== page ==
A UNIQUE DAY-BY-DAY REMEMBRANCE, 2014 - 2018
follow below, the great war service of the suffolk regiment,
from mobilisation to the armistice
from mobilisation to the armistice
At 12.45am on the morning of the 9th April 1917, 2nd Suffolk left their comfortable billets in the chalk caves under the town of Arras.
Filing along the chalky passageways in the dim light, they piled their greatcoats into a heap and joined "Circular Trench" the main connecting pathway to the surface. In their prescribed order 'Y,' 'Z,' 'X' and finally 'W' Company's left to take part in the offensive later that morning.
Ahead of them underground in the passageways, were the 4th Royal Fusiliers, who would make the initial advance into no-mans-land, followed immediately afterwards by the Battalion. The access tunnels stretched far out into no-mans-land. Dug over many months and in great secrecy, New Zealand tunnellers had cut new tunnels through the medieval passageways that already existed there.
For over 500 yards underground the men walked in deathly silence and waited. Men carved the chalk around them with their jackknives and doodled on the plain white walls. Their graffiti (such as that above) remains there still. Ahead of the Battalion, the Royal Fusiliers had already prised off the boards at the end of the tunnels and were stealthily amassing their assembly trenches. Around 5.00am, the Allied artillery barked into life. The deafening and shattering series of explosions pounded the enemy front line, heralded the precursor to the attack. The chalk fell from the tunnel walls onto the helmets of men who were frightened that the massive vibrations would cause a cave in. A 5.30am they heard the whistles blow above them and knew that the attack commenced.
The Fusiliers rushed forward into no-mans-land through the valley they had to cross. Enemy artillery fire came down upon them, but their speed was such that it did not cause too greater casualties. A strong counter barrage was started by the Allied artillery, which then crept forward through the valley. The Battalion, kept up close behind and with magnificent discipline, the Battalion reached the German front line with ease.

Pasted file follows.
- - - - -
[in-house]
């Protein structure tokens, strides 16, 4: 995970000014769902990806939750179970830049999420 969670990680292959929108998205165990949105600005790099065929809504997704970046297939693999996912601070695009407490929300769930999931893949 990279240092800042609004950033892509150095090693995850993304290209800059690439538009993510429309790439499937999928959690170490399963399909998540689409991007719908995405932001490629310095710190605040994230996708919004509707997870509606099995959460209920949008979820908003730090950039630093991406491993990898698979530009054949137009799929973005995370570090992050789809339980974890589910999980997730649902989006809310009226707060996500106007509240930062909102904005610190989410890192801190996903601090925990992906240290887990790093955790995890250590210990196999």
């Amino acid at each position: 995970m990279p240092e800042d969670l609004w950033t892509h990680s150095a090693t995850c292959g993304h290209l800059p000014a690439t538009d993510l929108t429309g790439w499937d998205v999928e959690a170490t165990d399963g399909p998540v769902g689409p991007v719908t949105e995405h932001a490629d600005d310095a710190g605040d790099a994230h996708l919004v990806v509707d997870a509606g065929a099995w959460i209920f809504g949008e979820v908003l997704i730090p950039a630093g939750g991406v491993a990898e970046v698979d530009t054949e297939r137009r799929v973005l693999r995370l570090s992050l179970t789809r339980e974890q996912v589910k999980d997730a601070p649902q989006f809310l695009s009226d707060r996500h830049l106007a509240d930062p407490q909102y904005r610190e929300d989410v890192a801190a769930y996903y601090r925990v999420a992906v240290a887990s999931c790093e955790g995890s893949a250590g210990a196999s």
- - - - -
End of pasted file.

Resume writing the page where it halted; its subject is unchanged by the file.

Their objective was a salient into the German lines known as the "Harp" christened as such by its similarity to the instrument on aerial photographs.The Fusilers were to take the centre, 2nd Suffolk were to advance behind them and split to take north and east side of the position. Within minutes, the position had been taken and was being consolidated. By noon, it was thought safe enough to move Battalion HQ from the caves, out into the Harp itself.
The War Diary was brief to the point of bluntness; "The Battalion took its objectives with complete success." The Regimental History too, paid a glowing tribute to the Battalion's action that day; "The day had been an unqualified success and, as is so often the case in similar circumstances, the casualties were comparatively light, scarcely exceeding a hundred all told."
The first day of the Battle of Arras and been a monumental successful for 2nd Suffolk. Failures in battle since Le Cateau, marred the prestige of this proud Battalion. Here was the first true day of success they had experienced since war began.
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Welcome to our online 'blog' charting the history of the many Battalions of the Suffolk Regiment and the part they played in the Great War.
Starting back in March 2014, we have recorded the events of 100 years ago on the centenary of their happening.
Keep checking back to see how the Great War is progressing for the men of the Suffolk Regiment.